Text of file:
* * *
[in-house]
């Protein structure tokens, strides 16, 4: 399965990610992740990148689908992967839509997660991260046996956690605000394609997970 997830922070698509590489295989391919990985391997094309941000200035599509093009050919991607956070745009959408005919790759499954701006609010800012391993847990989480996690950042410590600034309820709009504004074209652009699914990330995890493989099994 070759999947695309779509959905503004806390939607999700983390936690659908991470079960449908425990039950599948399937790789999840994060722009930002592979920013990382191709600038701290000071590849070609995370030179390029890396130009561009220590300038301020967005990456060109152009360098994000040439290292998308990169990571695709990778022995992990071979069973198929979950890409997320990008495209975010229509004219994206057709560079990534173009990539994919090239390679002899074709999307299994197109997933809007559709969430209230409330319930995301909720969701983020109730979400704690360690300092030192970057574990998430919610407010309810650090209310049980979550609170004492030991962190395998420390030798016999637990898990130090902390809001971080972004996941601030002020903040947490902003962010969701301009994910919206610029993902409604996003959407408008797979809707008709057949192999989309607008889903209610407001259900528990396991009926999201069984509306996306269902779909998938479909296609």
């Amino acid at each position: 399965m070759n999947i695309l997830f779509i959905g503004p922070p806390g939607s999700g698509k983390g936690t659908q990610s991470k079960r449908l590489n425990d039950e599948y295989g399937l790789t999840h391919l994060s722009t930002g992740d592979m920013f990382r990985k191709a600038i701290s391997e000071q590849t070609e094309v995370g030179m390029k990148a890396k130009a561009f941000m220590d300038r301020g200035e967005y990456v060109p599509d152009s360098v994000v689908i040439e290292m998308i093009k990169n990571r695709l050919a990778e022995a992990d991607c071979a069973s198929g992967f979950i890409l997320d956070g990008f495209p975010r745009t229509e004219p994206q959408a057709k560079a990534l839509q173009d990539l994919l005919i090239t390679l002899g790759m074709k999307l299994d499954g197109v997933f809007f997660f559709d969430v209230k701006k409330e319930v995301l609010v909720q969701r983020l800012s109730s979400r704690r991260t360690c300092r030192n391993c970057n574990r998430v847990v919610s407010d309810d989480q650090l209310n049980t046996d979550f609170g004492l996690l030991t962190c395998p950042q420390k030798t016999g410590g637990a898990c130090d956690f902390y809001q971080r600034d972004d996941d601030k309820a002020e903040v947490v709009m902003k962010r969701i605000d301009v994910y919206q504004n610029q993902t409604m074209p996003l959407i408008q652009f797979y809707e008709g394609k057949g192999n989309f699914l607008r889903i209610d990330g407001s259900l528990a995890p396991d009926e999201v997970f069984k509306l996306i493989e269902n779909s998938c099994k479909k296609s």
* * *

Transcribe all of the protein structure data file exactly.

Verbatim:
[in-house]
């Protein structure tokens, strides 16, 4: 399965990610992740990148689908992967839509997660991260046996956690605000394609997970 997830922070698509590489295989391919990985391997094309941000200035599509093009050919991607956070745009959408005919790759499954701006609010800012391993847990989480996690950042410590600034309820709009504004074209652009699914990330995890493989099994 070759999947695309779509959905503004806390939607999700983390936690659908991470079960449908425990039950599948399937790789999840994060722009930002592979920013990382191709600038701290000071590849070609995370030179390029890396130009561009220590300038301020967005990456060109152009360098994000040439290292998308990169990571695709990778022995992990071979069973198929979950890409997320990008495209975010229509004219994206057709560079990534173009990539994919090239390679002899074709999307299994197109997933809007559709969430209230409330319930995301909720969701983020109730979400704690360690300092030192970057574990998430919610407010309810650090209310049980979550609170004492030991962190395998420390030798016999637990898990130090902390809001971080972004996941601030002020903040947490902003962010969701301009994910919206610029993902409604996003959407408008797979809707008709057949192999989309607008889903209610407001259900528990396991009926999201069984509306996306269902779909998938479909296609």
């Amino acid at each position: 399965m070759n999947i695309l997830f779509i959905g503004p922070p806390g939607s999700g698509k983390g936690t659908q990610s991470k079960r449908l590489n425990d039950e599948y295989g399937l790789t999840h391919l994060s722009t930002g992740d592979m920013f990382r990985k191709a600038i701290s391997e000071q590849t070609e094309v995370g030179m390029k990148a890396k130009a561009f941000m220590d300038r301020g200035e967005y990456v060109p599509d152009s360098v994000v689908i040439e290292m998308i093009k990169n990571r695709l050919a990778e022995a992990d991607c071979a069973s198929g992967f979950i890409l997320d956070g990008f495209p975010r745009t229509e004219p994206q959408a057709k560079a990534l839509q173009d990539l994919l005919i090239t390679l002899g790759m074709k999307l299994d499954g197109v997933f809007f997660f559709d969430v209230k701006k409330e319930v995301l609010v909720q969701r983020l800012s109730s979400r704690r991260t360690c300092r030192n391993c970057n574990r998430v847990v919610s407010d309810d989480q650090l209310n049980t046996d979550f609170g004492l996690l030991t962190c395998p950042q420390k030798t016999g410590g637990a898990c130090d956690f902390y809001q971080r600034d972004d996941d601030k309820a002020e903040v947490v709009m902003k962010r969701i605000d301009v994910y919206q504004n610029q993902t409604m074209p996003l959407i408008q652009f797979y809707e008709g394609k057949g192999n989309f699914l607008r889903i209610d990330g407001s259900l528990a995890p396991d009926e999201v997970f069984k509306l996306i493989e269902n779909s998938c099994k479909k296609s």